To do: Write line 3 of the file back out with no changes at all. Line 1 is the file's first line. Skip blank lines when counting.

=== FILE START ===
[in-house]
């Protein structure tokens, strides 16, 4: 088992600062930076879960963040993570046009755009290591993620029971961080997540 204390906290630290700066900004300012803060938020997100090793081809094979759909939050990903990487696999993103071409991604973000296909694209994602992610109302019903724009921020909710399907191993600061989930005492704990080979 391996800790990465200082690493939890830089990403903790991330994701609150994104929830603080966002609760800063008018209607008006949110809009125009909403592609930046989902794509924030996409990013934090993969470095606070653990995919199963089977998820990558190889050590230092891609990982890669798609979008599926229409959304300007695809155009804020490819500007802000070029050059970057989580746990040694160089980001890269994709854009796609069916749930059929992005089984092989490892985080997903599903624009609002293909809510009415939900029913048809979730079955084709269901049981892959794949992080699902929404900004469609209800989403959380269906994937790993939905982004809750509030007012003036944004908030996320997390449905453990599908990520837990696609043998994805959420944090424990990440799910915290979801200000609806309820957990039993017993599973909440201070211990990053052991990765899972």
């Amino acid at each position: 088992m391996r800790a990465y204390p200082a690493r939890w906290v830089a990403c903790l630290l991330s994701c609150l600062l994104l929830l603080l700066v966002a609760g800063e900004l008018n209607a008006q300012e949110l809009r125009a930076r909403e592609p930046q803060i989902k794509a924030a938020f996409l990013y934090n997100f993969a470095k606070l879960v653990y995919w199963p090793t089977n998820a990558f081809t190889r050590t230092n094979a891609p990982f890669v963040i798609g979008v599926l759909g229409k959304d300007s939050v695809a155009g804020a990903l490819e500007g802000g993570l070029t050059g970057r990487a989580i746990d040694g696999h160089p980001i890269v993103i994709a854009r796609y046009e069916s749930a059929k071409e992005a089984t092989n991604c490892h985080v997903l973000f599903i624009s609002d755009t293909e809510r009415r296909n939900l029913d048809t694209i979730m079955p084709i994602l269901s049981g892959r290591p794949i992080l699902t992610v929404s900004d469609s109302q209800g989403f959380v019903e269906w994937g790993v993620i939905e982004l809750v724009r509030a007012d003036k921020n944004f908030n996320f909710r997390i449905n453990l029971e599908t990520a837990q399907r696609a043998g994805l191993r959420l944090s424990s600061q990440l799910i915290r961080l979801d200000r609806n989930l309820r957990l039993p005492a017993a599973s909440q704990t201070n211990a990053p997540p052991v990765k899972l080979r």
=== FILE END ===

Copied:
């Amino acid at each position: 088992m391996r800790a990465y204390p200082a690493r939890w906290v830089a990403c903790l630290l991330s994701c609150l600062l994104l929830l603080l700066v966002a609760g800063e900004l008018n209607a008006q300012e949110l809009r125009a930076r909403e592609p930046q803060i989902k794509a924030a938020f996409l990013y934090n997100f993969a470095k606070l879960v653990y995919w199963p090793t089977n998820a990558f081809t190889r050590t230092n094979a891609p990982f890669v963040i798609g979008v599926l759909g229409k959304d300007s939050v695809a155009g804020a990903l490819e500007g802000g993570l070029t050059g970057r990487a989580i746990d040694g696999h160089p980001i890269v993103i994709a854009r796609y046009e069916s749930a059929k071409e992005a089984t092989n991604c490892h985080v997903l973000f599903i624009s609002d755009t293909e809510r009415r296909n939900l029913d048809t694209i979730m079955p084709i994602l269901s049981g892959r290591p794949i992080l699902t992610v929404s900004d469609s109302q209800g989403f959380v019903e269906w994937g790993v993620i939905e982004l809750v724009r509030a007012d003036k921020n944004f908030n996320f909710r997390i449905n453990l029971e599908t990520a837990q399907r696609a043998g994805l191993r959420l944090s424990s600061q990440l799910i915290r961080l979801d200000r609806n989930l309820r957990l039993p005492a017993a599973s909440q704990t201070n211990a990053p997540p052991v990765k899972l080979r």